The world-leading Cephalosporin manufacturing site at GSK Ulverston, opened in 1948, plays a key role in the fight against infectious diseases. The site is a global Centre of Excellence for the manufacture of sterile and oral Active Pharmaceutical Ingredients (API) used to treat an estimated 50 million patients worldwide each year.
Key technologies include, state of the art bulk powder sterile manufacturing, used to produce injectable antibiotic products such as cefuroxime sodium and ceftazidime. Specialist capability to manufacture oral antibiotics for tablets through spray drying which provides precise particle size to maximise efficacy and the use of wax encapsulation techniques to give effective taste masking for paediatric suspensions.In addition, the Ulverston site takes its environmental impact extremely seriously and employs the best technologies available to recover solvents, treat effluent and minimise CO2 emissions
Situated on the edge of the Lake District National Park in Cumbria and only 10 miles from Lake Windermere, Ulverston is a delightful market town. It has a unique charm, with friendly and quirky independent specialist shops, traditional pubs and a wide selection of cafes, restaurants and accommodation. It also has a reputation as the Festival Town of the South Lakes with a packed calendar of events including: Dickensian Festival, Lantern Procession, Flag Festival and other interesting events throughout the year. Ulverston events listing.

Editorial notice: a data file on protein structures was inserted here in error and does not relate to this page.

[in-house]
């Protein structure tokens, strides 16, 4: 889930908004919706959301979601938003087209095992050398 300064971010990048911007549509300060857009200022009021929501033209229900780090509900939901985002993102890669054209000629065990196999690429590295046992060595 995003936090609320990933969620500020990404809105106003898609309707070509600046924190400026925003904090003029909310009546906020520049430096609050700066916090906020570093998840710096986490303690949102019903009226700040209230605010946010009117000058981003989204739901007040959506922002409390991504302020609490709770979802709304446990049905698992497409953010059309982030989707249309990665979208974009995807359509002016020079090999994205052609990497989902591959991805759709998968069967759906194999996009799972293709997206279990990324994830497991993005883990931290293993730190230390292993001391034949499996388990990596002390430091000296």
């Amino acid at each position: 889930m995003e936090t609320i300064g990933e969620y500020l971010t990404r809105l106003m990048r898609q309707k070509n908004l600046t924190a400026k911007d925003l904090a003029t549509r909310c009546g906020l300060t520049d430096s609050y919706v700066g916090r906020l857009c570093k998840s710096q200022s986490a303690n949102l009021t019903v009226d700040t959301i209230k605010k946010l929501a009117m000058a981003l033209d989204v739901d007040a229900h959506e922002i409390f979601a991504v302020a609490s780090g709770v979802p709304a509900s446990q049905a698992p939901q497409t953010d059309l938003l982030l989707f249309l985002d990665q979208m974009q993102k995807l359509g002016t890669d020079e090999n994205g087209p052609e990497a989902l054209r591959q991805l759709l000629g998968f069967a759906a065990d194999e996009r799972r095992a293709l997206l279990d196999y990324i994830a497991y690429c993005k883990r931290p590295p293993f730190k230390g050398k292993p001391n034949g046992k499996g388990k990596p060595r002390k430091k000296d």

Ulverston is also the birthplace of Stan Laurel and to celebrate this, Ulverston houses the world's only Laurel and Hardy Museum. At the top of Hoad Hill, overlooking the town, Morecambe Bay and the Furness Peninsula stands a monument erected in 1850 as a tribute to Sir John Barrow - a naval administrator and traveller born in Ulverston. The Monument has recently been restored and it is open to the public whenever the flag is flying on top of the Hill.
There is a thriving arts and crafts community in Ulverston. Unique speciality shops line the cobbled streets and fascinating ginnels and there is a colourful outdoor market each Thursday and Saturday, with a Farmers' Market on the third Saturday of the month.
The town is also the home of the shortest, deepest and widest canal. It is where pole vaulting originated as a competitive sport and marks the start of the Cumbria Way, a 70 mile walk through the Lake District to Carlisle.
Conishead Priory is home to one of the largest Buddhist Communities in Europe, this Buddist Temple and historic mansion is set in 70 acres of woodlands and gardens on the shores of Morecambe Bay.